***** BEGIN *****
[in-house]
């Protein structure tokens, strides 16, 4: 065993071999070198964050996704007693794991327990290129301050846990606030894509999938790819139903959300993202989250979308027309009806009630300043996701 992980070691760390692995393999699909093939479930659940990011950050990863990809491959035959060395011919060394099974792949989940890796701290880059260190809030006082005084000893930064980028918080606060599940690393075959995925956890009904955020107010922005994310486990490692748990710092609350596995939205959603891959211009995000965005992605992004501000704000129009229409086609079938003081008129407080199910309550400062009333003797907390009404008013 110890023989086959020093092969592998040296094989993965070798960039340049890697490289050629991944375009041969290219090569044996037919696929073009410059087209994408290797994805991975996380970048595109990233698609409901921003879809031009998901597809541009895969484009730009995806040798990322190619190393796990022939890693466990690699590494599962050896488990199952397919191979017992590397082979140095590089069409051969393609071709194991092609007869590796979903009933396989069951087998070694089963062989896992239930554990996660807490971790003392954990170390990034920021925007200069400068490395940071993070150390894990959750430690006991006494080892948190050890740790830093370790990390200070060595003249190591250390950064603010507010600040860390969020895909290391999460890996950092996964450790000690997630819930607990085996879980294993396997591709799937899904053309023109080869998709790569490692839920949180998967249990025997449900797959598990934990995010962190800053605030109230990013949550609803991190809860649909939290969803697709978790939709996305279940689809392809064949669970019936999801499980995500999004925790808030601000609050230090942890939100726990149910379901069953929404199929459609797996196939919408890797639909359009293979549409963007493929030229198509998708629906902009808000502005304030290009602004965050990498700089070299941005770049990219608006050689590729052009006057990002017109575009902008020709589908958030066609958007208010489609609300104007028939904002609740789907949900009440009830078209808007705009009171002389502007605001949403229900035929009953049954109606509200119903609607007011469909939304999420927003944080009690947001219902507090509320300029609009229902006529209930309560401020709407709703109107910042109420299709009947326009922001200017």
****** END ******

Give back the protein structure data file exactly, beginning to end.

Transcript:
[in-house]
């Protein structure tokens, strides 16, 4: 065993071999070198964050996704007693794991327990290129301050846990606030894509999938790819139903959300993202989250979308027309009806009630300043996701 992980070691760390692995393999699909093939479930659940990011950050990863990809491959035959060395011919060394099974792949989940890796701290880059260190809030006082005084000893930064980028918080606060599940690393075959995925956890009904955020107010922005994310486990490692748990710092609350596995939205959603891959211009995000965005992605992004501000704000129009229409086609079938003081008129407080199910309550400062009333003797907390009404008013 110890023989086959020093092969592998040296094989993965070798960039340049890697490289050629991944375009041969290219090569044996037919696929073009410059087209994408290797994805991975996380970048595109990233698609409901921003879809031009998901597809541009895969484009730009995806040798990322190619190393796990022939890693466990690699590494599962050896488990199952397919191979017992590397082979140095590089069409051969393609071709194991092609007869590796979903009933396989069951087998070694089963062989896992239930554990996660807490971790003392954990170390990034920021925007200069400068490395940071993070150390894990959750430690006991006494080892948190050890740790830093370790990390200070060595003249190591250390950064603010507010600040860390969020895909290391999460890996950092996964450790000690997630819930607990085996879980294993396997591709799937899904053309023109080869998709790569490692839920949180998967249990025997449900797959598990934990995010962190800053605030109230990013949550609803991190809860649909939290969803697709978790939709996305279940689809392809064949669970019936999801499980995500999004925790808030601000609050230090942890939100726990149910379901069953929404199929459609797996196939919408890797639909359009293979549409963007493929030229198509998708629906902009808000502005304030290009602004965050990498700089070299941005770049990219608006050689590729052009006057990002017109575009902008020709589908958030066609958007208010489609609300104007028939904002609740789907949900009440009830078209808007705009009171002389502007605001949403229900035929009953049954109606509200119903609607007011469909939304999420927003944080009690947001219902507090509320300029609009229902006529209930309560401020709407709703109107910042109420299709009947326009922001200017």